Strictly speaking a recession is defined by economists as two consecutive quarters of declining GDP (or negative growth). So by definition, the United States has yet to enter a recession, technically it has yet to even enter the first quarter of a recession. However, the numbers tell a different story.
The average consumer is experiencing a substantial rise in commidity prices due to inflation. And this inflation has extended beyond luxury commidities to items like gas, food, and medicine. Coupled with stagnated pay (when 85,000 people have lost jobs in 2008 alone, it would be foolish to expect a salary raise), this inflation creates a significant problem for low to middle class consumers. The practical side of this can be seen in the dramatic decrease in spending for the average American. (CNN)
And interestinly enough, this idea of inflation spurring a lack of spending can cause a cyclical pattern, entrapping our economy in borderline recession. A rise in prices in the food and oil industries cripple spending not just in those economic realms, but in luxury goods as well. Because the average American is spending more money on gas, they are spending less money on games, large cars, and traveling. This in turn continues to cripple any possible economic growth as a result of increased consumer spending. Hence the advice that Americans continue to spend even while in a recession.
The housing market is another large part of our current virtual recession. Because the economy is doing so poorly and inflation is on the rise, less families are purchasing homes. This leads to a decrease in value for houses currently on the market because there is less of a demand. And the decrease in value leads to an increase in foreclosures. Basically, home owners go into debt like this; they originally take out a loan for lets say 75% of the total price of the house. However in the current housing market, that original value has dropped by 30%, making that original loan now more than the actual value of the house. So if a person in this situation was forced to sell their home, they would owe the bank money even after the sale. As Frankly My Dear says, this whole idea of sub-prime loans is a "fall-out" from "the burst of the housing U.S. market" in 2006. Unfortunately, the dramatic decrease in house values that this fall-out created as perpetuated the problem two years later.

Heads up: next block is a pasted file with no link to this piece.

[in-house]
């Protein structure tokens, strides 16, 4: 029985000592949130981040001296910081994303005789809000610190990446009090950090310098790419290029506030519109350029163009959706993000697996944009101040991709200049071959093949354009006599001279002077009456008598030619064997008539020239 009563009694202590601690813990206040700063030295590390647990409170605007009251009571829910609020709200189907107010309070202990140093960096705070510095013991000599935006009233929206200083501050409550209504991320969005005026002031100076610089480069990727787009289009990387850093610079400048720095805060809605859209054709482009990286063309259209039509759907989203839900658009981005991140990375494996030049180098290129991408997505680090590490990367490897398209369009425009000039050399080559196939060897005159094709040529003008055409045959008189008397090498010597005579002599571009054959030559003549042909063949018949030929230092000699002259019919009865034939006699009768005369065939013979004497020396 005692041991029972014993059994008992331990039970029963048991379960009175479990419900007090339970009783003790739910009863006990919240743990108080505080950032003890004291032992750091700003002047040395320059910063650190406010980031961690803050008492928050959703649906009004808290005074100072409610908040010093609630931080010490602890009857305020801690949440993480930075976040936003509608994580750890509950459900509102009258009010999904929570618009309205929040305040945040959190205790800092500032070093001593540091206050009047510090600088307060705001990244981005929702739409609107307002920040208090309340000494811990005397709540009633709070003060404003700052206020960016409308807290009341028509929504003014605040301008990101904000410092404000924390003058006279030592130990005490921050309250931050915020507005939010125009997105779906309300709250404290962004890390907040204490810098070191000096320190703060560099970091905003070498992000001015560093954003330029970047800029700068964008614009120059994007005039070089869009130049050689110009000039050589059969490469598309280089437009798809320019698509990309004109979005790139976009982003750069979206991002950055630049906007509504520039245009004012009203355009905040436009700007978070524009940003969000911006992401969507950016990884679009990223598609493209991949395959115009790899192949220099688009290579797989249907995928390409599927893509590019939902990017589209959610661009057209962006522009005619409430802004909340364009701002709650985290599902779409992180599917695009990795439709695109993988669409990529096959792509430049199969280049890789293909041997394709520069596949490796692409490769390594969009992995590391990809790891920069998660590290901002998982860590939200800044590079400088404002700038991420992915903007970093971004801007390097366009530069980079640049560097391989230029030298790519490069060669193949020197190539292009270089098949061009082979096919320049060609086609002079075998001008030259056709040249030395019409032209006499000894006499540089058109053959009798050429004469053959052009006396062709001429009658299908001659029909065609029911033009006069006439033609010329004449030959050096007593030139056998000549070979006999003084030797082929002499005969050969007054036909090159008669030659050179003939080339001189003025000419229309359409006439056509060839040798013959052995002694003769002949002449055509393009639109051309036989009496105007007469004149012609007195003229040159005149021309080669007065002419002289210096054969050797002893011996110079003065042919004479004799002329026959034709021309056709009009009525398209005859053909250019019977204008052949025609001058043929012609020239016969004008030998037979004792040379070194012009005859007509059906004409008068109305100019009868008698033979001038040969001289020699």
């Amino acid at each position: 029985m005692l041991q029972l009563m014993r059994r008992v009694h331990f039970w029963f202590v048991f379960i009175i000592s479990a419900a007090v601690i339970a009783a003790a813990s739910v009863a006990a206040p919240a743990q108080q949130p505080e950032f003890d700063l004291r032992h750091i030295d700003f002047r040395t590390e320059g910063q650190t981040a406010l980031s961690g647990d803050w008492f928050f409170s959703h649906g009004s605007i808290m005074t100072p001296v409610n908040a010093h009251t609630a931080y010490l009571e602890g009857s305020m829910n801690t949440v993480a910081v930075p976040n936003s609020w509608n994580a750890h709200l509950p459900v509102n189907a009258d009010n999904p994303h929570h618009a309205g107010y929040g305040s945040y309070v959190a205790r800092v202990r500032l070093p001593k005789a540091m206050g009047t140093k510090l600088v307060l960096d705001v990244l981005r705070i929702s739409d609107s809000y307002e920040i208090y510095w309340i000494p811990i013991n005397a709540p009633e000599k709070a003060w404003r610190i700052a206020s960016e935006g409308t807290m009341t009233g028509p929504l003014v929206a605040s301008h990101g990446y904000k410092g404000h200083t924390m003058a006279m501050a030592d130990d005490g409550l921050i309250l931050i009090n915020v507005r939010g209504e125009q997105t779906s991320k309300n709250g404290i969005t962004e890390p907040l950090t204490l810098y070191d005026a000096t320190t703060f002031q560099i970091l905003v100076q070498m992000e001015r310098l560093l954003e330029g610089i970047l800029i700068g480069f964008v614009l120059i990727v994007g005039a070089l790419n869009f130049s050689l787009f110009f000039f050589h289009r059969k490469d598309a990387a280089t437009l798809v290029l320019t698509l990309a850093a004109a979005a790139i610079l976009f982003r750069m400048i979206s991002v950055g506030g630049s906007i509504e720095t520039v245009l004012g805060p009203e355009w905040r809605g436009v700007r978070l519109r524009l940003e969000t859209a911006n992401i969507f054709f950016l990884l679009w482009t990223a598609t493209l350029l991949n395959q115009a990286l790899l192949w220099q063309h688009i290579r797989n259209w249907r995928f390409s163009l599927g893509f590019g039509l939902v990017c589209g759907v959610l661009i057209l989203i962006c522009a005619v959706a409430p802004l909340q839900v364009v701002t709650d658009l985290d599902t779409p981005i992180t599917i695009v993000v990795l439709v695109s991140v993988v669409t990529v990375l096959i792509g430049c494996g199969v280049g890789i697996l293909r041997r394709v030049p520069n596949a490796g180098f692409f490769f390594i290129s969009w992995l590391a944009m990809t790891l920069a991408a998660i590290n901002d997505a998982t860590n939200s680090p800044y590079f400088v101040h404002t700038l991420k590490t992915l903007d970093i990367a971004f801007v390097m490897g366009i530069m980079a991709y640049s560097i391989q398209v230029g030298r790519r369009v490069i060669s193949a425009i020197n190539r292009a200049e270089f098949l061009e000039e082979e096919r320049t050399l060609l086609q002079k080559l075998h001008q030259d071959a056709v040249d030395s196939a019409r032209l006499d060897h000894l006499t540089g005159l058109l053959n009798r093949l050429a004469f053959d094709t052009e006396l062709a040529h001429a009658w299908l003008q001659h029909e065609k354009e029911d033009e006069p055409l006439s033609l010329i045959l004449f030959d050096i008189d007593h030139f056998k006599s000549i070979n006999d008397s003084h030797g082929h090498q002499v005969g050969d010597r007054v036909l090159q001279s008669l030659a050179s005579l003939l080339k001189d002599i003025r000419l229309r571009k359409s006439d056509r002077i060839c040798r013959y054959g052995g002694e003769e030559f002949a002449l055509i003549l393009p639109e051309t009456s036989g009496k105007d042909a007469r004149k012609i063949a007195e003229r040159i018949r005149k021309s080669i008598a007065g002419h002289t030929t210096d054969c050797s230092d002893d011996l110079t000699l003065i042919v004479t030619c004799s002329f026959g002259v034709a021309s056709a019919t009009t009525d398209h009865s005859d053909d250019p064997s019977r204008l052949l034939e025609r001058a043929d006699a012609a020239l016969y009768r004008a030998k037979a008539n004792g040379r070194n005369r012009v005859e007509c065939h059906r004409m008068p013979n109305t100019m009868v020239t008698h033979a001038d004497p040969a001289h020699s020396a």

So what does our declining economy have to do with politics? Everything. This "recession" is not affecting the upper class. While their monthly bills may be tallying up to a higher dollar amount, they continue to drive Hummers and large SUVs without having to worry about the affordability of gas prices. Taking this into account, how much sense does the Republican trickle down theory have in our current situation? Tax breaks for the wealthy may spur spending in the upper crust of society, but eight years of this has obviously not led to a trickle down of wealth to the lower classes. If anything, it has only served to widen the gap between the rich and poor and we obviously need to approach this national problem from a different angle. The economy should be a major battleground in the presidential campaigns of both parties and I look forward to hearing some solutions and changes that will aid the average man of achieving the "American Dream".